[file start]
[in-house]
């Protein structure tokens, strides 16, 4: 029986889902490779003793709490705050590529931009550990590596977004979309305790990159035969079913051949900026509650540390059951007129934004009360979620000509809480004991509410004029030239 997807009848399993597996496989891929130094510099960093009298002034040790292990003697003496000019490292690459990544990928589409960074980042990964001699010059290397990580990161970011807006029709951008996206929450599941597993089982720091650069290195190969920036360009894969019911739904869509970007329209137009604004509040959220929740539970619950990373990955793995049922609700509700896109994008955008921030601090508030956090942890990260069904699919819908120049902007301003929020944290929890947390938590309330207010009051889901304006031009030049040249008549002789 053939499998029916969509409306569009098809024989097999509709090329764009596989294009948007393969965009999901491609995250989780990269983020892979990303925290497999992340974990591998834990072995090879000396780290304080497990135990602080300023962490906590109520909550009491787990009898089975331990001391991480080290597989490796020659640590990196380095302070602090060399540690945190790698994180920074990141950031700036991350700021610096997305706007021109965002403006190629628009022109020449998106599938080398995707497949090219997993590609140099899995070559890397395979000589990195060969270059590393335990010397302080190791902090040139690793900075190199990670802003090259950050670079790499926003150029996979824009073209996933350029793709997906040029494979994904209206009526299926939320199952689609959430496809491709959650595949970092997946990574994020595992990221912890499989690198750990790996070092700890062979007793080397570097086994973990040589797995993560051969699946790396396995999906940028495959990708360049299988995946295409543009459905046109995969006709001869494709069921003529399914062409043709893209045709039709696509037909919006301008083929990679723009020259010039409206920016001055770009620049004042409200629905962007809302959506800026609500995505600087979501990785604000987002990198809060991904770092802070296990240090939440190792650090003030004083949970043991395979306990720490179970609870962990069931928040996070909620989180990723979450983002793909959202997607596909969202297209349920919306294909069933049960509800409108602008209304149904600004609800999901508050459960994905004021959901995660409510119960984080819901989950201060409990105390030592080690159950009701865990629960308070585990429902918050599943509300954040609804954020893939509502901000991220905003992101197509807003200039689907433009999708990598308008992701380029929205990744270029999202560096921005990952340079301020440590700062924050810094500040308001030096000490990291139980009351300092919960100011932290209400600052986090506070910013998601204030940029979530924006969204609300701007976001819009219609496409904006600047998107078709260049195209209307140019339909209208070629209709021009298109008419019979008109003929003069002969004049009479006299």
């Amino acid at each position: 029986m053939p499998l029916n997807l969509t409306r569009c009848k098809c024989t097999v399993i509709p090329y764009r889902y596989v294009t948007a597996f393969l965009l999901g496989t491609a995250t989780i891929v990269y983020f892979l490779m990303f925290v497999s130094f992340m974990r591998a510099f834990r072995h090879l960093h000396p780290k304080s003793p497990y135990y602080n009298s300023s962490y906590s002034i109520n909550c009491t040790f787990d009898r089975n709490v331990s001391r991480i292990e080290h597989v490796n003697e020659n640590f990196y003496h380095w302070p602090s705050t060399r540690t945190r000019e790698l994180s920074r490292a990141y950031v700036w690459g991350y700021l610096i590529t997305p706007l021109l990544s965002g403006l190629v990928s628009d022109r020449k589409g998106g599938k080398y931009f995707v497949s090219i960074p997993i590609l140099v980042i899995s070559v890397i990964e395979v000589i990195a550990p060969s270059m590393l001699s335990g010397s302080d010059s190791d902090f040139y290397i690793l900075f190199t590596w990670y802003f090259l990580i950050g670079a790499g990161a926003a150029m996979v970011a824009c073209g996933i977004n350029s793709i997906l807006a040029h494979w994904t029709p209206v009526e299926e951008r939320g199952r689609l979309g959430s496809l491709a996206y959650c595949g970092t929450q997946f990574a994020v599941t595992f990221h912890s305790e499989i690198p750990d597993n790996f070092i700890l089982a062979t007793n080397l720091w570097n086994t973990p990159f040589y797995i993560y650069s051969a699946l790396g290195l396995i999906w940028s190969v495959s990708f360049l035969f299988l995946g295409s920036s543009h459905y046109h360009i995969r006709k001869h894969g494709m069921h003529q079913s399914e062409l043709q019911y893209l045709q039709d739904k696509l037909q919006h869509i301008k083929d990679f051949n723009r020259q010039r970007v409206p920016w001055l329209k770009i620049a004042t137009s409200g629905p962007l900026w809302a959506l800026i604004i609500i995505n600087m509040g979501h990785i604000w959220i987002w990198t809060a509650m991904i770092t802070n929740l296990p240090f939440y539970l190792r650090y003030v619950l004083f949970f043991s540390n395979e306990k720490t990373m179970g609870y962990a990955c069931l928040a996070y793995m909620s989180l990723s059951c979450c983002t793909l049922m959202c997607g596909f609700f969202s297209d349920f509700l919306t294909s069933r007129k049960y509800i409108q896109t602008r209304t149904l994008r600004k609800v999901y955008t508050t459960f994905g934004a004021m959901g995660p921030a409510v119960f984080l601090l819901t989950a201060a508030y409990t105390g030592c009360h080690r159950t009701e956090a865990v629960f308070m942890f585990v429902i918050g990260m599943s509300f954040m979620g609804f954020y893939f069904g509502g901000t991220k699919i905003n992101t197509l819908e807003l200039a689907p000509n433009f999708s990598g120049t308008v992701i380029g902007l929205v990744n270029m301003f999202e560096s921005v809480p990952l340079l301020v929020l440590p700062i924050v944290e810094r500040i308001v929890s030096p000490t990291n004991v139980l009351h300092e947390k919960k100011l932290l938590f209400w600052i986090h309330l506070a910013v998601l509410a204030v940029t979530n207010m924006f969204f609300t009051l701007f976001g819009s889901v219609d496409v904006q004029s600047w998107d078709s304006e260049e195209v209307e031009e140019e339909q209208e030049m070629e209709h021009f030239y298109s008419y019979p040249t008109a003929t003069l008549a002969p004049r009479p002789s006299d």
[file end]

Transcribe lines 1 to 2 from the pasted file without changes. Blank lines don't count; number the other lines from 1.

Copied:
[in-house]
């Protein structure tokens, strides 16, 4: 029986889902490779003793709490705050590529931009550990590596977004979309305790990159035969079913051949900026509650540390059951007129934004009360979620000509809480004991509410004029030239 997807009848399993597996496989891929130094510099960093009298002034040790292990003697003496000019490292690459990544990928589409960074980042990964001699010059290397990580990161970011807006029709951008996206929450599941597993089982720091650069290195190969920036360009894969019911739904869509970007329209137009604004509040959220929740539970619950990373990955793995049922609700509700896109994008955008921030601090508030956090942890990260069904699919819908120049902007301003929020944290929890947390938590309330207010009051889901304006031009030049040249008549002789 053939499998029916969509409306569009098809024989097999509709090329764009596989294009948007393969965009999901491609995250989780990269983020892979990303925290497999992340974990591998834990072995090879000396780290304080497990135990602080300023962490906590109520909550009491787990009898089975331990001391991480080290597989490796020659640590990196380095302070602090060399540690945190790698994180920074990141950031700036991350700021610096997305706007021109965002403006190629628009022109020449998106599938080398995707497949090219997993590609140099899995070559890397395979000589990195060969270059590393335990010397302080190791902090040139690793900075190199990670802003090259950050670079790499926003150029996979824009073209996933350029793709997906040029494979994904209206009526299926939320199952689609959430496809491709959650595949970092997946990574994020595992990221912890499989690198750990790996070092700890062979007793080397570097086994973990040589797995993560051969699946790396396995999906940028495959990708360049299988995946295409543009459905046109995969006709001869494709069921003529399914062409043709893209045709039709696509037909919006301008083929990679723009020259010039409206920016001055770009620049004042409200629905962007809302959506800026609500995505600087979501990785604000987002990198809060991904770092802070296990240090939440190792650090003030004083949970043991395979306990720490179970609870962990069931928040996070909620989180990723979450983002793909959202997607596909969202297209349920919306294909069933049960509800409108602008209304149904600004609800999901508050459960994905004021959901995660409510119960984080819901989950201060409990105390030592080690159950009701865990629960308070585990429902918050599943509300954040609804954020893939509502901000991220905003992101197509807003200039689907433009999708990598308008992701380029929205990744270029999202560096921005990952340079301020440590700062924050810094500040308001030096000490990291139980009351300092919960100011932290209400600052986090506070910013998601204030940029979530924006969204609300701007976001819009219609496409904006600047998107078709260049195209209307140019339909209208070629209709021009298109008419019979008109003929003069002969004049009479006299």